Why is there so much anxiety today over raising children, especially amongst new mothers? I don't remember my mother or aunts being concerned about whether or not they were doing a good job at raising their kids. I also don’t recall my mom and her friends discussing and dissecting every move to feel more confident about parenting.
Today there is a dearth of resources available – parenting blogs (like this one!), magazine articles, online workshops, and television shows all claiming to have the answers and providing steps on how to crack the nut of excellent parenting.
There are even these supposedly lifestyle experts who constantly try to guide young moms adding pressure on them.
So why do new moms feel so much pressure to succeed at parenting?
The “Pinterest” Effect
When I was growing up, I don’t recall it being quite like this. Women had their own challenges in previous generations, however, competitive landscape of parenting and constant self-driven and society pressures of parenting were not one of them. Life was simpler – kids went to school, did the best they could, got support from parents, and parents did the best they could.
The demand on women and in fact parents, in today’s world are different compared to past generations. With an increasing number of women entering into the workforce and sharing equal burden of household income with their husbands, many women feel torn because the want or need to work. Even for those women who choose to have successful careers, the constant ‘mom’s guilt’ never goes away. From not being able to pack a Pinterest-inspired lunch to missing a school event due to work related travel to forgetting a permission slip for a special project; parenting feels like a losing game.
Communication and information flow has added additional burdens on new moms today too. Blogs published on a daily basis relaying how and what seemingly ‘super moms’ do to raise seemingly ‘super smart and accomplished kids’. Tips are provided on the best organic, non-fat, low sugar, gluten-free, high protein, and fancy store mutant cereal to feed infants and kids. Let’s not forget the multitude of parenting related books available on Amazon. All this results in a complex world of parenting that is both demanding and daunting.
In parallel to their work, women also feel pressured to help their children succeed in an increasingly competitive world. Is the child academically prepared for kindergarten? Is the child able to work cooperatively with others? Is the school highly rated enough? What and how many extracurricular activities will boost the child's chances of excelling? Whether it is soccer classes or piano lessons, gymnastics or foreign languages, parents push these kids to learn and perform to succeed so that they could be as accomplished as their neighbors child, sometimes sacrificing the happiness and interests of the child themselves. How many times have we witnessed that happen?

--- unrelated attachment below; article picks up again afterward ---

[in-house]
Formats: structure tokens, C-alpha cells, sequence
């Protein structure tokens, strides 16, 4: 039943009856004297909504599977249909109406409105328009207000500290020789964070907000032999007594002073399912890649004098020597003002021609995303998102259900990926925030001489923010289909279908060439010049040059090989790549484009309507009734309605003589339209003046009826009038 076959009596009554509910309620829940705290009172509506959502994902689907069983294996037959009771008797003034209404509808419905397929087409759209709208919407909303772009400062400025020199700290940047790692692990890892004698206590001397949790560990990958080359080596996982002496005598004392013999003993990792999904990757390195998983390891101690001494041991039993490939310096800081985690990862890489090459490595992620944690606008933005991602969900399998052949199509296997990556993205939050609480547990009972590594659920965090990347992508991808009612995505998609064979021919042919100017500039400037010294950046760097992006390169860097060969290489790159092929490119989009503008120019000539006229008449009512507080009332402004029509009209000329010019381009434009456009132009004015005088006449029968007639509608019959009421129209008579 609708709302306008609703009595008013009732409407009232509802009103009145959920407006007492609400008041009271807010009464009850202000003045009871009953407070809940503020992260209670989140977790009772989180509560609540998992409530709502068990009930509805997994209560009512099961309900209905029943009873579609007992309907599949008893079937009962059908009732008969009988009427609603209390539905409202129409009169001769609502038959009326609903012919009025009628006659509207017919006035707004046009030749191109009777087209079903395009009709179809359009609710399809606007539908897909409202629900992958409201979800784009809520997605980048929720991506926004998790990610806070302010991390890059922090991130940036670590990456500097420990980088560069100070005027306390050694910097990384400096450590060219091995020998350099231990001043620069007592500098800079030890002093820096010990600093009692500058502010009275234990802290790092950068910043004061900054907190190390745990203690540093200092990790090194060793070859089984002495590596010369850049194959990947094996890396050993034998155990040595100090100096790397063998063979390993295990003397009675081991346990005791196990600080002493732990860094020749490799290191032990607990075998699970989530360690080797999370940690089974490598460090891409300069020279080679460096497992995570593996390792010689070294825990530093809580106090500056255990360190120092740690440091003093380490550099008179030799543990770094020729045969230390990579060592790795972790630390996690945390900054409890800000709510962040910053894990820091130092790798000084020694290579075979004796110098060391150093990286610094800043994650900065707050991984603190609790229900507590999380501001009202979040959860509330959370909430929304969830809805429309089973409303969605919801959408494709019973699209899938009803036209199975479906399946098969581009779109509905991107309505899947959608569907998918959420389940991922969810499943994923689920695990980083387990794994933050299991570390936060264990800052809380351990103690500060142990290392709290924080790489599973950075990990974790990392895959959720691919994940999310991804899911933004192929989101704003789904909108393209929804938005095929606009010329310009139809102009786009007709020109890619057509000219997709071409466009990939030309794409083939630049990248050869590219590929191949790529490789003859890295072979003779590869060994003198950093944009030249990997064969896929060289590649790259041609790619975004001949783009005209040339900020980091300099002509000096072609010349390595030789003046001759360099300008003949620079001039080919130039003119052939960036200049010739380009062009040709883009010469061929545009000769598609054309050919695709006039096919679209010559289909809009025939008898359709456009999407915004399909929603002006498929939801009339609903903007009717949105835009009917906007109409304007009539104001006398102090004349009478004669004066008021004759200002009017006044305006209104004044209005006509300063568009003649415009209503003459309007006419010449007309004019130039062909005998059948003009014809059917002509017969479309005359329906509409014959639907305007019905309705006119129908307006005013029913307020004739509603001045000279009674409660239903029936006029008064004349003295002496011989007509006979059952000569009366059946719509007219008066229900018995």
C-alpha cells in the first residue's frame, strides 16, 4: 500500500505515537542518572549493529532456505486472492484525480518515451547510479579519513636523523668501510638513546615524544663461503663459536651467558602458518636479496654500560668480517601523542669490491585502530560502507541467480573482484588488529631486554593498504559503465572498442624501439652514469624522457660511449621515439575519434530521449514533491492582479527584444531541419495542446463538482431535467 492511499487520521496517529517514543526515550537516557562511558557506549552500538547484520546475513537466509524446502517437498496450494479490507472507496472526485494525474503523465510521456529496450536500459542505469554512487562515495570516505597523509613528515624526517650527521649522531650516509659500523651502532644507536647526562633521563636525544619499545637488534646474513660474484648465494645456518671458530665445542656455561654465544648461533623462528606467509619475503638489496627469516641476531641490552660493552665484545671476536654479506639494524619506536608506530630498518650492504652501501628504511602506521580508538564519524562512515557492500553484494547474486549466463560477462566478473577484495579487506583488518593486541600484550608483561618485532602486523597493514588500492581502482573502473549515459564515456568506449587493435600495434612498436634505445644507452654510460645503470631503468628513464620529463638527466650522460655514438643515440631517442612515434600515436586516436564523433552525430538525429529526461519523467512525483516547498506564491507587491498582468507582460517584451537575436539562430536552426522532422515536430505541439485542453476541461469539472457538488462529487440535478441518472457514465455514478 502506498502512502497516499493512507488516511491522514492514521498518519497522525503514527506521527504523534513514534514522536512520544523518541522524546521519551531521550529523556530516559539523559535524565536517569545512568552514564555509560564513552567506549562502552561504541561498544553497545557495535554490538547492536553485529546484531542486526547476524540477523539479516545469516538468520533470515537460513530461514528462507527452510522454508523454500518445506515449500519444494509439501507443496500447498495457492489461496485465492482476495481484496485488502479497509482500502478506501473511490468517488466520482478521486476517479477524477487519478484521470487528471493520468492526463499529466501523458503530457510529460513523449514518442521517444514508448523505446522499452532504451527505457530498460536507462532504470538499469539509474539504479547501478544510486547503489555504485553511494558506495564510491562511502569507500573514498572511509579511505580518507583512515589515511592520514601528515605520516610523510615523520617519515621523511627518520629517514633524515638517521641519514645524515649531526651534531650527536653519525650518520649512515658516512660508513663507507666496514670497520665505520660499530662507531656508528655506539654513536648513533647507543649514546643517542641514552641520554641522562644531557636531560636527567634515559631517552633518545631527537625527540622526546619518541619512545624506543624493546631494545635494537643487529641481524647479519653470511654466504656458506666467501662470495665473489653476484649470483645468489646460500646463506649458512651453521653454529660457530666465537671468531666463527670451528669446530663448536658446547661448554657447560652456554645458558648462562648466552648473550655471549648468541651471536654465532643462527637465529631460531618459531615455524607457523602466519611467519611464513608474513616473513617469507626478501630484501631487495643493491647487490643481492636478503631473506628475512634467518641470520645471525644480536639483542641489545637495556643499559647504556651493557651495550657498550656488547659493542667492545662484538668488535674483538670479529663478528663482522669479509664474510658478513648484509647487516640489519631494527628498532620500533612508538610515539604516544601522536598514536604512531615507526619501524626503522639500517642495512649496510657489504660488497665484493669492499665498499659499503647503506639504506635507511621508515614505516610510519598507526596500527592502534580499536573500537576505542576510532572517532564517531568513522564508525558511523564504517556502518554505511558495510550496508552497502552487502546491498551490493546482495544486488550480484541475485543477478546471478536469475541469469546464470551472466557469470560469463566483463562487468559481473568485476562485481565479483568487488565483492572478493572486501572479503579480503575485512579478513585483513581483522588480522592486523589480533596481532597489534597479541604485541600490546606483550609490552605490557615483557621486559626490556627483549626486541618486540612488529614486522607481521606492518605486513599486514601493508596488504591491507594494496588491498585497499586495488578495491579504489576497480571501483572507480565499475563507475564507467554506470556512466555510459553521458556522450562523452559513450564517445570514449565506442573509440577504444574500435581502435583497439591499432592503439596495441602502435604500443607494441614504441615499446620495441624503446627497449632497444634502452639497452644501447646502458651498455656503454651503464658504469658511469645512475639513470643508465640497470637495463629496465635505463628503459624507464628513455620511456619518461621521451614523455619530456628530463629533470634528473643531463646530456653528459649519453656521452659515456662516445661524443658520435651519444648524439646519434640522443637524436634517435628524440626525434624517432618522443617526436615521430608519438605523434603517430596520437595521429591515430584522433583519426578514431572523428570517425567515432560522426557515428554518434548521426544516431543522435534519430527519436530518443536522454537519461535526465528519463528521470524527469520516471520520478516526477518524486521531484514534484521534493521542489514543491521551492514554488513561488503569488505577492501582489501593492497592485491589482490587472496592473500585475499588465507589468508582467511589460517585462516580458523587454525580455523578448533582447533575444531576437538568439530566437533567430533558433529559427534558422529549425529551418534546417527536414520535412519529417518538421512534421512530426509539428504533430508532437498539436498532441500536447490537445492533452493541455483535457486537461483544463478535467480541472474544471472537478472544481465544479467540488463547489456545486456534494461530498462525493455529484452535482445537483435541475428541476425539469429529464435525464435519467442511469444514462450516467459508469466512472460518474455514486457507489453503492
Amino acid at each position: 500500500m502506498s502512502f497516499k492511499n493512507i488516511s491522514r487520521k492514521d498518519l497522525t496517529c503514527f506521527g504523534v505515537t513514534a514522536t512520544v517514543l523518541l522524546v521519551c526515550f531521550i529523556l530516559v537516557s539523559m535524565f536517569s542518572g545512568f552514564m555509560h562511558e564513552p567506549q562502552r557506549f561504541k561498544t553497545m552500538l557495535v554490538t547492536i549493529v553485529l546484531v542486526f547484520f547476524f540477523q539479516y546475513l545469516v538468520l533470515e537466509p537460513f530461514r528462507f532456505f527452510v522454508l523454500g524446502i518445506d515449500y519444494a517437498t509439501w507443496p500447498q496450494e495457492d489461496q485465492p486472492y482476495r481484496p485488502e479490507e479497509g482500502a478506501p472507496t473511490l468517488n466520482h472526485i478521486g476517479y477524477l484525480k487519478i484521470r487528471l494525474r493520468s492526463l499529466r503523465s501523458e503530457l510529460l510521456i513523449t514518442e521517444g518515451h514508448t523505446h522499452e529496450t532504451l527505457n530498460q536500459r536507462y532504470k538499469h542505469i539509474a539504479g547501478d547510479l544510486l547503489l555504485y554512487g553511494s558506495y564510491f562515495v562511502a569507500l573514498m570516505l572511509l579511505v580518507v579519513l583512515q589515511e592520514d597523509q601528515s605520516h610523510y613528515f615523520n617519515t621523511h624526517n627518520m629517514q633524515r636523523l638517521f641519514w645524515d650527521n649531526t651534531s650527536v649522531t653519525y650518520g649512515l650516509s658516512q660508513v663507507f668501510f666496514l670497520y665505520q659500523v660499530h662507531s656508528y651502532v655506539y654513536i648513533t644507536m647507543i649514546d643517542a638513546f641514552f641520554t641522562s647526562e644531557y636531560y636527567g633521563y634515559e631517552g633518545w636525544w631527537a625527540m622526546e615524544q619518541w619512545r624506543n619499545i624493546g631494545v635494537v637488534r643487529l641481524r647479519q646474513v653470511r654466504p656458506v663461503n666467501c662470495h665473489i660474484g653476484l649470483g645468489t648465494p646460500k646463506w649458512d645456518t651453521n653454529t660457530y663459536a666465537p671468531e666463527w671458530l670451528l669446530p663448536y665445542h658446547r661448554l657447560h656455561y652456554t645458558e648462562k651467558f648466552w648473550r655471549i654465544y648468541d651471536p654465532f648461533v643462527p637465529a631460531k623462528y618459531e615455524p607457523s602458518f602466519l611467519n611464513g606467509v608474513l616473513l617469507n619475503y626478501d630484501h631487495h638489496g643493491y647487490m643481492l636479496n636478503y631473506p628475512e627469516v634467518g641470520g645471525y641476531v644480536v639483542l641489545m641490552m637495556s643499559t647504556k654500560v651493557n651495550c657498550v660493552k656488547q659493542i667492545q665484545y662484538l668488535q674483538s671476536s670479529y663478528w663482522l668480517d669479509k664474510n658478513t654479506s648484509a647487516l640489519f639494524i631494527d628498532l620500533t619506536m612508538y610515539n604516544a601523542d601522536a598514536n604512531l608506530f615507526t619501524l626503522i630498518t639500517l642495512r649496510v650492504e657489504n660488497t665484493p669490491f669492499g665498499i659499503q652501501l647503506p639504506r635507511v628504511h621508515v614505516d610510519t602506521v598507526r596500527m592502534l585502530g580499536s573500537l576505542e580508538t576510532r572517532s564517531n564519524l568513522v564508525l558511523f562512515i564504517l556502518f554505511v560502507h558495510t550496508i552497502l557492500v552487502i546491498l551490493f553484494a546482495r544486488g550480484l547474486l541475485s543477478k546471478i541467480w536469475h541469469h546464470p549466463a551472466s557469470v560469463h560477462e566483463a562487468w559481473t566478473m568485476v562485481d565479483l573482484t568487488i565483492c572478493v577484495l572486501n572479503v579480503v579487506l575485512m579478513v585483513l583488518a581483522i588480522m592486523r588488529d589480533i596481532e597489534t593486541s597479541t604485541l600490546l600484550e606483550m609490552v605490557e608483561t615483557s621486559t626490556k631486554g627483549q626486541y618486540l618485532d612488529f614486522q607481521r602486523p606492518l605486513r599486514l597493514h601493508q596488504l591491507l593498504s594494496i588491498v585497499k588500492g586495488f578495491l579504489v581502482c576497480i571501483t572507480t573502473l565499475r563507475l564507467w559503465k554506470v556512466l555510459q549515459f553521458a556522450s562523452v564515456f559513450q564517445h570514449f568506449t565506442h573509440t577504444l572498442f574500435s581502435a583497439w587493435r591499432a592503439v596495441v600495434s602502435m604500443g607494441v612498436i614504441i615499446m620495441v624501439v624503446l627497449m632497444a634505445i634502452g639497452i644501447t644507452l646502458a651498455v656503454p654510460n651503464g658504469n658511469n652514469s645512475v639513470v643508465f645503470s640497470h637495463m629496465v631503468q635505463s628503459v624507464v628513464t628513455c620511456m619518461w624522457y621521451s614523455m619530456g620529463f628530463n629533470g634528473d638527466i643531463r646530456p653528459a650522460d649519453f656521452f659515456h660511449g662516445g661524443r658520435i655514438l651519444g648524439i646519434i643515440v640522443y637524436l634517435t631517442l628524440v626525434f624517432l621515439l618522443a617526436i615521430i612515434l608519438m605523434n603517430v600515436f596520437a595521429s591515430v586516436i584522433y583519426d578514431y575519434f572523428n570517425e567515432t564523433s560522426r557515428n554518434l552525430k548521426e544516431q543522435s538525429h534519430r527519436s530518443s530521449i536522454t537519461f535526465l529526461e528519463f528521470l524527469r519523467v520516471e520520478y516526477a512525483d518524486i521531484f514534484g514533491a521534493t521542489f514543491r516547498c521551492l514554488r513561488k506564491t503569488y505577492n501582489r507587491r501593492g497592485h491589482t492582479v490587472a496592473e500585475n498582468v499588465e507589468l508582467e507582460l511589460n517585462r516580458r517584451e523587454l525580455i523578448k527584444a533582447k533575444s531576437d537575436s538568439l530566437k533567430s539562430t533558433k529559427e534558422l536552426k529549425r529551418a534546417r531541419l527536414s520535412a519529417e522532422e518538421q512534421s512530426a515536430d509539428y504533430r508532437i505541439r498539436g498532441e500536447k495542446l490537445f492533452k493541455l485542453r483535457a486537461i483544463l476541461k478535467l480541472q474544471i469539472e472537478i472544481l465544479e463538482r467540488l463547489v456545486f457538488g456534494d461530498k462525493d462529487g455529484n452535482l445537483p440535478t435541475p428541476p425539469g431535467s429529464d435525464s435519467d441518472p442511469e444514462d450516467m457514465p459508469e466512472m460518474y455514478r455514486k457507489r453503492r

Newer generations are also more fractioned in terms of households and family life. With increasing demands on work and pressures of everyday lives, moms are holding down jobs to support their families, they are helping their kids with hours of homework, shuttling them from one activity to another. At the same time they are trying to keep up with all the household chores and endless errands – cooking, laundry, cleaning. This, and the desire to have a happy and healthy family with a strong relationship both with their partners and kids, adds pressure to the already mounting pyramid of emotional, mental and physical stress.
Demand on kids
School itself has become an increasingly competitive landscape where kids are no longer just kids. They are competing just like their parents to do better, do more, and do it well.
So why do young Moms Feel Pressure to Succeed at Parenting? The young moms of today feel a lot of pressure in today’s world due to changing technologies and communication flows. They are under increasing pressure to play an equal role in the workforce while at the same time the need to continue to uphold their everyday family lives. We need to support these moms as much as possible. They deserve a lot of attention and praise for all they do.
The article in Psychology Today sums it up well: set expectations and abide by them. ‘Being a good mother is a good enough mother’, and therefore it is all about developing realistic expectations that are self-defined and personal. By following this thought process we don’t indulge in the unnecessary pressures to be perfect. Good enough is as good as it gets and accepting this helps the emotional side and that is good for everyone.
Sandra is a marketing expert and a blogger extraordinaire. Sandra brings years of experience related to digital marketing and communication. She is a mom and a passionate writer about all things parenting.
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